Remnant Population by Elizabeth Moon - sci fi, had this a while now so must get to it.
A Guide to the Birds of East Africa by Nicholas Drayson - African fiction.
The Affair of the Thirty-nine Cufflinks by James Anderson - crime fiction set between the wars I think. Random grab.
The Comfort of Saturdays by Alexander McCall Smith - book 5 in the Isabel Dalhousie series.
Doreen by Barbara Noble - a Persephone seen recced on The B Files during last week's Persephone week, and about evacuation during the war.

So, plenty to keep me going there. It's a good job I'm on a real reading kick at the moment *and* that I have a couple of relatively free weeks coming up!

Thursday, 6 May 2010

Raven Black

I was thinking it a miracle that I was, for once, free to do a mini challenge/read along sort of thing, in this instance Verity and Claire's Persephone Reading week. Silly me... I should have known it wouldn't be that easy. And it wasn't. I was checking my library page and discovered that someone had reserved a book I really wanted to read and that it was due back in a few days. That book was Raven Black by Ann Cleeves and I've been waiting to get this one from the library for months, so there was no way I was taking it back unread. I'm so glad I didn't.

Fran Hunter and her daughter, Cassie, are incomers to Shetland, although her ex-husband, Duncan, is a local. Fran has moved them both to Shetland so that she can bring Cassie up in a nicer environment and also so that she can have some kind of relationship with her father.

It's Fran who discovers the body of a teenage neighbour, Catherine Ross, in a field. Catherine and her father, Euan, are also incomers having moved there after the death of his wife. Suspicion immediately falls upon Magnus Tait, a simple, almost retarded, man who lives alone. Catherine and her friend Sally Henry had made a drunken visit to his house on New Year's Eve, a couple of days previously. As he had been the main suspect in the disappearance of young girl, Catriona Bruce, eight years ago, who was never found, it's obvious that he is suspect number one now.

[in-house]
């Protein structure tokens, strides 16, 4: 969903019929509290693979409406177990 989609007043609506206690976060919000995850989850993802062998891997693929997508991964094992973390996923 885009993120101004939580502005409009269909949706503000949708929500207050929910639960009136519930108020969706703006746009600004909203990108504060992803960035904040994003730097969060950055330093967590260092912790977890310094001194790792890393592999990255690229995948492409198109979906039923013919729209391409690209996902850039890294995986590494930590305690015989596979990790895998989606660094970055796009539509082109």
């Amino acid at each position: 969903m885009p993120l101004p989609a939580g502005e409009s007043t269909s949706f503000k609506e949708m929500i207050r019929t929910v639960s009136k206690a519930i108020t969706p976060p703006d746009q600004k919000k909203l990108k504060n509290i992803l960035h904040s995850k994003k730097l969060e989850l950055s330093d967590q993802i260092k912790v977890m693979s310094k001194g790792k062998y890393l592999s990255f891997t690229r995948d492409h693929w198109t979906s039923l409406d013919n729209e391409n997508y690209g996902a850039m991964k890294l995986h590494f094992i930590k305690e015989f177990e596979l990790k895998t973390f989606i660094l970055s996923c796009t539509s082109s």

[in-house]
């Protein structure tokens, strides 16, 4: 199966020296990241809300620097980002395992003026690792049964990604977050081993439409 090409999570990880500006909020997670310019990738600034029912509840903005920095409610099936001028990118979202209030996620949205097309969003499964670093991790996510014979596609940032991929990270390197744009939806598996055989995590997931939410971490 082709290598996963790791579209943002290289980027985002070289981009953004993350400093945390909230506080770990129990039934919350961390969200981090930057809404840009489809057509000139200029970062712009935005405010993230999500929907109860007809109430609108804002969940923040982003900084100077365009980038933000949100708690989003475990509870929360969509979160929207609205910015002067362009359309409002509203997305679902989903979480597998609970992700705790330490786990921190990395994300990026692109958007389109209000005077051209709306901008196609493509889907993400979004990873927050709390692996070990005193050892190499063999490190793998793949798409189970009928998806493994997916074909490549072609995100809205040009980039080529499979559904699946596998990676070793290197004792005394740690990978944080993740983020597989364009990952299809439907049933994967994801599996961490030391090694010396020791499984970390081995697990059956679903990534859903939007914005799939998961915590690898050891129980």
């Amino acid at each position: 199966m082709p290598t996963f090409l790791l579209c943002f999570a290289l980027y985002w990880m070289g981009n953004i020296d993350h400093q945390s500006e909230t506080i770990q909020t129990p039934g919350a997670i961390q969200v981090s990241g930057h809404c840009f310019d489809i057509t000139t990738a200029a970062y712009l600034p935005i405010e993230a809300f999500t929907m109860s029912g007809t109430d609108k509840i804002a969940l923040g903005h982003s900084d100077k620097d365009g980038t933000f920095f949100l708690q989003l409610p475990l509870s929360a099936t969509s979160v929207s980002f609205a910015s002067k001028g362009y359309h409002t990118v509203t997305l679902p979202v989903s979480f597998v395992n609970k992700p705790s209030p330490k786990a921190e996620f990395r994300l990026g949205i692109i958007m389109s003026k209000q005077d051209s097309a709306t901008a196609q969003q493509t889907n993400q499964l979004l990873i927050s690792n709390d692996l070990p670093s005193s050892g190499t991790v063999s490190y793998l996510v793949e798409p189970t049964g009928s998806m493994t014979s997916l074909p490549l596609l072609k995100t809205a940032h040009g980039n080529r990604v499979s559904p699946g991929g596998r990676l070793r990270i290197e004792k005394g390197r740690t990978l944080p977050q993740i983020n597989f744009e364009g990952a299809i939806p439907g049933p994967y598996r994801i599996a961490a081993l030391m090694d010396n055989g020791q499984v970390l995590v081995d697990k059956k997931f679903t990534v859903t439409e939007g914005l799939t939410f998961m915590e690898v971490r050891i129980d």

Inspector Jimmy Perez is called in to investigate but has to make way for another team from Aberdeen, although he is still heavily involved. He is not happy about Magnus being the main suspect. Something doesn't sit right. There are few similarities between the two cases and several things happen which Magnus would not be capable of. But there are therefore many other suspects, boys the girl knew, a teacher, other adults who might be harbouring secrets. How can Perez and Taylor, the Aberdeen detective, possibly find a killer when no one wants to talk?

Yet another excellent crime author discovered. Having read about this series on several other blogs I had a feeling I would like these books set in Shetland - and I really did! There's an excellent sense of place, of a very long Viking history with the background the Up Helly Aa fire festival, of bleak, wind-swept, snowy winters and it's all rather beguiling. There's also a strong sense of the 'them and us' syndrome you get on remote islands. People are drawn there for the lifestyle but how long does it take to fit in or be thought of as a local? Answer: many generations!

The detective in this series, Jimmy Perez, is an interesting creation. Scruffy, describing himself as 'emotionally incontinent', he is from Fair Isle where his family still live. His mother would like him to buy a croft and settle back there and, truthfully, Jimmy is tempted by such an idyllic life. There's also a theory about the oddness of his Spanish surname which is interesting to read.

As to the crime itself, the murder of Catherine Ross, the resolution came as a complete surprise to me. Which is always a good thing as far as I'm concerned, I don't mind guessing the culprit early on but it's more fun when you have no idea and get quite a shock.

This was a nice, complicated crime novel with an excellent sense of place and the people who live there. I shall definitely be continuing with the series and hope that subsequent books are equally as good as this one.

Sadly, although the Persephone challenge doesn't finish until Sunday, I know I won't have time to read a book before then. I've got several busy days coming up which include my birthday (surely I can't be yet another year older already?) and grandson minding... all great fun but little time for reading I fear. I have, however, just put two recommended Persephones on reserve from the library so I will be reading those within the next few weeks, so it's not a complete washout. And hopefully, one of these days, I *will* get to do one of these short challenges!

Monday, 3 May 2010

Three books